Connect with us


Anna Diop racially attacked over orange-coloured comic book role

‘Too Black’ to Play a Superhero: Senegalese-American Anna Diop is experiencing racist backlash from fans for her role as DC Comic’s Starfire. Her response has been: “I am here to remind you that whatever ugly and negative thing anyone ever chooses to say about you is always a reflection and revelation of themselves.”



Racism, colourism and sexism are staples of the comics universe, with fans becoming almost obsessively protective of the characters that are increasingly being brought to the big and silver screen. This incessant and often misguided want for characters to remain true to the original comics leaves little room for diversity, even though the characters themselves are rarely realistic to begin with.

Just last year we saw the stunning Gal Gadot critised for both her race and body when it was announced that she would play the role of Wonder Woman. First critics claimed that it was wrong for an Israeli woman to lead the film, which was the reason it was subsequently banned in several Arab countries. Then fans began criticising the fact that she wasn’t as ‘busty’ or ‘voluptuous’ as the character’s depiction in comic books.

Another actress, Kelly Marie Tran, who played Rose Tico in Star Wars: The Last Jedi, deleted her online presence after experiencing months of social media harassment. The actress, who was the first lead female character of colour in the iconic series, was thoroughly criticised by Star Wars fans for her performance, looks and Asian ethnicity.

Read: Nigeria’s Comic Republic creates African superheroes


It is no surprise therefore that Senegalese-American actress Anna Diop is at the receiving end of disturbing backlash from “fans” of DC Comics new series Teen Titans. Diop is set to play Starfire, aka Princess Koriand’r Starfire, a female alien with vibrant orange skin and a mane of scarlet hair.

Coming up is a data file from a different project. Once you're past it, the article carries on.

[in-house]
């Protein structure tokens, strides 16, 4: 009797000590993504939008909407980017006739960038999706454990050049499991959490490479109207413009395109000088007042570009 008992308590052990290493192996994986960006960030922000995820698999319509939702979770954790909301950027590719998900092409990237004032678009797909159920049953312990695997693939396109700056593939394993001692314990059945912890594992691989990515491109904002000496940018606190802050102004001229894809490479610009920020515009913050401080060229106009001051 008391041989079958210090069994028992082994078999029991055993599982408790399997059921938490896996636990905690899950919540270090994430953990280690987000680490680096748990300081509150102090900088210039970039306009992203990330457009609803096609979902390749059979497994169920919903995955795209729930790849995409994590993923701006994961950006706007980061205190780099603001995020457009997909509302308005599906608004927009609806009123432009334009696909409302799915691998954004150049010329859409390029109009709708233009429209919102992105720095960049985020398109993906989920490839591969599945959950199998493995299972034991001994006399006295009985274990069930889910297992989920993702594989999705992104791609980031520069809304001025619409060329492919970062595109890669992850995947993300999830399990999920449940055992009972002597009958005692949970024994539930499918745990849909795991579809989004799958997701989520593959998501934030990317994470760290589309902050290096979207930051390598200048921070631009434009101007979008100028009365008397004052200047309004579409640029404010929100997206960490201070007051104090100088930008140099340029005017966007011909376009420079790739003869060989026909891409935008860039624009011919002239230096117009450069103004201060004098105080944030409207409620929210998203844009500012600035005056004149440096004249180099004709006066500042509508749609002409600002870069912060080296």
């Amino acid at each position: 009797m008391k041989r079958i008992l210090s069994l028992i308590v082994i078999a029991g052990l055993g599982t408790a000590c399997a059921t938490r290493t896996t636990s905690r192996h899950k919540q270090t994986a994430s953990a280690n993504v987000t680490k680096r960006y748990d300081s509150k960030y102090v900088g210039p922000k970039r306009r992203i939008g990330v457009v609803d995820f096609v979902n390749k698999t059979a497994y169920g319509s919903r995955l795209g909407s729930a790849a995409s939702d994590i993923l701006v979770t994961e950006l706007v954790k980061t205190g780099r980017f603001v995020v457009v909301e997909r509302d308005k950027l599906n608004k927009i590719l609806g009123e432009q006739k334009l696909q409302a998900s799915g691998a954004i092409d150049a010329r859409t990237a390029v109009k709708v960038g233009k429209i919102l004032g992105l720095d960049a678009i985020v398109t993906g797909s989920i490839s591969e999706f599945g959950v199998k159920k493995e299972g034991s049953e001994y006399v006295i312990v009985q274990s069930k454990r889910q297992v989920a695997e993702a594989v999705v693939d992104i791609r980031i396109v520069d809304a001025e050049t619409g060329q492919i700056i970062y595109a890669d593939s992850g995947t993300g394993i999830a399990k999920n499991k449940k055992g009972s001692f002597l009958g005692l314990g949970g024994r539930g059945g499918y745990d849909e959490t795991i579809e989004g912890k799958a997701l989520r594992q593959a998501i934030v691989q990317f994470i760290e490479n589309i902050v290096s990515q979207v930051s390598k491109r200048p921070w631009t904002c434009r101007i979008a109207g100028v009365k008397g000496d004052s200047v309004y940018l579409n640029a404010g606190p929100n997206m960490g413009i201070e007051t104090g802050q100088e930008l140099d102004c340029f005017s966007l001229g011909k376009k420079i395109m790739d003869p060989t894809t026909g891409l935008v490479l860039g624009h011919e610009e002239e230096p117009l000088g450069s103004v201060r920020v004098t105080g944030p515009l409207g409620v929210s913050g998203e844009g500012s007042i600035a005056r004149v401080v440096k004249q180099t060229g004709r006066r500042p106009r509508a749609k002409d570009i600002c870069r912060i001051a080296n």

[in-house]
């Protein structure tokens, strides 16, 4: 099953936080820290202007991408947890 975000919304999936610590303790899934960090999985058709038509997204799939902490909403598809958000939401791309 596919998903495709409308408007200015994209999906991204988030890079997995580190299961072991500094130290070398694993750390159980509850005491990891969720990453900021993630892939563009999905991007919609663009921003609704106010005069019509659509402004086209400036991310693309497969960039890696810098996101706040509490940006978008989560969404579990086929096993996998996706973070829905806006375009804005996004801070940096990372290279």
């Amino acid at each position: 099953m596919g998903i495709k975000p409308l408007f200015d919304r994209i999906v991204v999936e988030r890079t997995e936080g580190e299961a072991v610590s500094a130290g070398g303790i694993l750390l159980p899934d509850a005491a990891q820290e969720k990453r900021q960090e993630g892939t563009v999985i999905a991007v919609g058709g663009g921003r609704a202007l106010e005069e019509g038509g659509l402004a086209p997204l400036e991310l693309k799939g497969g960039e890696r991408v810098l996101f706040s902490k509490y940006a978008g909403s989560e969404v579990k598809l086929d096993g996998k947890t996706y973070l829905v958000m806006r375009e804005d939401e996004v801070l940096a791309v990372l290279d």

With the release of the first trailer at Comic-Con last week, and with leaked pictures of Diop in cosplay doing the rounds on the Internet before that, fans got their first look at Diop’s Starfire. Unfortunately, a section of the show’s fandom went on to criticise the actress for her skin color.

In a compiled BuzzFeed list, one fan tweeted, “She is too fat and too dark for Starfire.” Another commented: “Starfire is not African.”


Diop’s Instagram page became so flooded by hate that she had to disable her comments. She addressed the racism at the time in a now-deleted post, saying: “Too often social media is abused by some who find refuge in the anonymity and detachment it provides; misused as a tool to harass, abuse and spew hatred at others,” Diop wrote. “This is weak, sad, and a direct reflection of the abuser. Racist, derogatory and/or cruel comments have nothing to do with the person on the receiving end of that abuse.”

Experience has shown that the people who attack these women are predominantly men who are not only super fans but ardent propagators of misogyny, homophobia and racism. Aptly put by, this pattern of attack based on gender, race and sexual orientation is upsetting not only to those directly affected by the attacks but for the potential it has to stifle pop culture’s slow evolution towards greater representation for people who are not white men.

Read: Kugali: Africa’s largest comics networking platform


To counter this, many have come to Diop’s defence, upholding the obvious fact that no actor would have “naturally” fit the role of an orange-skinned alien and that the attacks were blatantly racist and not attempts to maintain the integrity of the characters depiction.